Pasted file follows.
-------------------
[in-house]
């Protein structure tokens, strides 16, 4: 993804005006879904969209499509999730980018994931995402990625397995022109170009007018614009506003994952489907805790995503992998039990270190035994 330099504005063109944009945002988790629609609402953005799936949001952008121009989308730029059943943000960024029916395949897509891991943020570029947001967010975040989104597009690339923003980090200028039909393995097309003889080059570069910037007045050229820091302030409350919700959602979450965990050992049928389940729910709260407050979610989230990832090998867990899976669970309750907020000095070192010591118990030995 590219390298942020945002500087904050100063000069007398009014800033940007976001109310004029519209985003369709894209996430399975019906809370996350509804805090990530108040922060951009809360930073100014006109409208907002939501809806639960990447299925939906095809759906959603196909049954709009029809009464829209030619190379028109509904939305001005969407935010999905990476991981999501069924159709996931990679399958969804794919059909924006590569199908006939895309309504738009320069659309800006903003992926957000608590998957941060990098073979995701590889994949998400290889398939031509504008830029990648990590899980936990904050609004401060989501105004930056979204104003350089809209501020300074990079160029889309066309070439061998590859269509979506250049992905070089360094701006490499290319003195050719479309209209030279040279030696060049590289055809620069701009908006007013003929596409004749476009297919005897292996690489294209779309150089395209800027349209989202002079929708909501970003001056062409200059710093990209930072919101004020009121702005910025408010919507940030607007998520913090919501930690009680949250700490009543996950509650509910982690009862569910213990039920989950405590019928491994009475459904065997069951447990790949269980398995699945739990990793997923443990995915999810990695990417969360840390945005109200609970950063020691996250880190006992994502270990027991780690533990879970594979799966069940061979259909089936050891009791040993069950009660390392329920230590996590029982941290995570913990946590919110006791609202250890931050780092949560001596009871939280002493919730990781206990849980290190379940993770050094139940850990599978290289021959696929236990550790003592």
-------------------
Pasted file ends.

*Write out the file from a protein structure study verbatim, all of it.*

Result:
[in-house]
């Protein structure tokens, strides 16, 4: 993804005006879904969209499509999730980018994931995402990625397995022109170009007018614009506003994952489907805790995503992998039990270190035994 330099504005063109944009945002988790629609609402953005799936949001952008121009989308730029059943943000960024029916395949897509891991943020570029947001967010975040989104597009690339923003980090200028039909393995097309003889080059570069910037007045050229820091302030409350919700959602979450965990050992049928389940729910709260407050979610989230990832090998867990899976669970309750907020000095070192010591118990030995 590219390298942020945002500087904050100063000069007398009014800033940007976001109310004029519209985003369709894209996430399975019906809370996350509804805090990530108040922060951009809360930073100014006109409208907002939501809806639960990447299925939906095809759906959603196909049954709009029809009464829209030619190379028109509904939305001005969407935010999905990476991981999501069924159709996931990679399958969804794919059909924006590569199908006939895309309504738009320069659309800006903003992926957000608590998957941060990098073979995701590889994949998400290889398939031509504008830029990648990590899980936990904050609004401060989501105004930056979204104003350089809209501020300074990079160029889309066309070439061998590859269509979506250049992905070089360094701006490499290319003195050719479309209209030279040279030696060049590289055809620069701009908006007013003929596409004749476009297919005897292996690489294209779309150089395209800027349209989202002079929708909501970003001056062409200059710093990209930072919101004020009121702005910025408010919507940030607007998520913090919501930690009680949250700490009543996950509650509910982690009862569910213990039920989950405590019928491994009475459904065997069951447990790949269980398995699945739990990793997923443990995915999810990695990417969360840390945005109200609970950063020691996250880190006992994502270990027991780690533990879970594979799966069940061979259909089936050891009791040993069950009660390392329920230590996590029982941290995570913990946590919110006791609202250890931050780092949560001596009871939280002493919730990781206990849980290190379940993770050094139940850990599978290289021959696929236990550790003592």